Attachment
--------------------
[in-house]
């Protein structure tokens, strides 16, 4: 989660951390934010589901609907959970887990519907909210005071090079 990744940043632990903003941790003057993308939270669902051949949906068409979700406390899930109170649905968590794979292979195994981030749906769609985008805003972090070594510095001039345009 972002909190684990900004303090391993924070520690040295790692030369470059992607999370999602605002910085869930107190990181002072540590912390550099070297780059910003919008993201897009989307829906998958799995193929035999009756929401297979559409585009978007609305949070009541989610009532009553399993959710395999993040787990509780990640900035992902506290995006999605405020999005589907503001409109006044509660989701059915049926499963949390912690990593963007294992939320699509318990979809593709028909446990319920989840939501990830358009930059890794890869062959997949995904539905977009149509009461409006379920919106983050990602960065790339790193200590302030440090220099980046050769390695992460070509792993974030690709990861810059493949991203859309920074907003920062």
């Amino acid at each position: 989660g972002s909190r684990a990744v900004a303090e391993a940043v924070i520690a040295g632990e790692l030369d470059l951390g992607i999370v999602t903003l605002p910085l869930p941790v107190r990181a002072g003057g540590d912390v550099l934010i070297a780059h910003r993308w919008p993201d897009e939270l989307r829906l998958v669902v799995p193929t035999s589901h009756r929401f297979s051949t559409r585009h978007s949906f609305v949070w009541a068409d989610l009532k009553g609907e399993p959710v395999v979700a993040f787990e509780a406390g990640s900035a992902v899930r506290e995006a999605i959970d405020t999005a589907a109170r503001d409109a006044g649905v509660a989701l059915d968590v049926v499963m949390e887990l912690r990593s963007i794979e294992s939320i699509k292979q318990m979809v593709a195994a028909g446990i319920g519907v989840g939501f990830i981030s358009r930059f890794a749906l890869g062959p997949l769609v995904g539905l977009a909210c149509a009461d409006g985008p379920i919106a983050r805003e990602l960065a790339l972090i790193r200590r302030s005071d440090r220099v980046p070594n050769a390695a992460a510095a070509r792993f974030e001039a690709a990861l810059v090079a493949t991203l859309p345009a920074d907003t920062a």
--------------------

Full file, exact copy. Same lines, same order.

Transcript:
[in-house]
């Protein structure tokens, strides 16, 4: 989660951390934010589901609907959970887990519907909210005071090079 990744940043632990903003941790003057993308939270669902051949949906068409979700406390899930109170649905968590794979292979195994981030749906769609985008805003972090070594510095001039345009 972002909190684990900004303090391993924070520690040295790692030369470059992607999370999602605002910085869930107190990181002072540590912390550099070297780059910003919008993201897009989307829906998958799995193929035999009756929401297979559409585009978007609305949070009541989610009532009553399993959710395999993040787990509780990640900035992902506290995006999605405020999005589907503001409109006044509660989701059915049926499963949390912690990593963007294992939320699509318990979809593709028909446990319920989840939501990830358009930059890794890869062959997949995904539905977009149509009461409006379920919106983050990602960065790339790193200590302030440090220099980046050769390695992460070509792993974030690709990861810059493949991203859309920074907003920062």
């Amino acid at each position: 989660g972002s909190r684990a990744v900004a303090e391993a940043v924070i520690a040295g632990e790692l030369d470059l951390g992607i999370v999602t903003l605002p910085l869930p941790v107190r990181a002072g003057g540590d912390v550099l934010i070297a780059h910003r993308w919008p993201d897009e939270l989307r829906l998958v669902v799995p193929t035999s589901h009756r929401f297979s051949t559409r585009h978007s949906f609305v949070w009541a068409d989610l009532k009553g609907e399993p959710v395999v979700a993040f787990e509780a406390g990640s900035a992902v899930r506290e995006a999605i959970d405020t999005a589907a109170r503001d409109a006044g649905v509660a989701l059915d968590v049926v499963m949390e887990l912690r990593s963007i794979e294992s939320i699509k292979q318990m979809v593709a195994a028909g446990i319920g519907v989840g939501f990830i981030s358009r930059f890794a749906l890869g062959p997949l769609v995904g539905l977009a909210c149509a009461d409006g985008p379920i919106a983050r805003e990602l960065a790339l972090i790193r200590r302030s005071d440090r220099v980046p070594n050769a390695a992460a510095a070509r792993f974030e001039a690709a990861l810059v090079a493949t991203l859309p345009a920074d907003t920062a």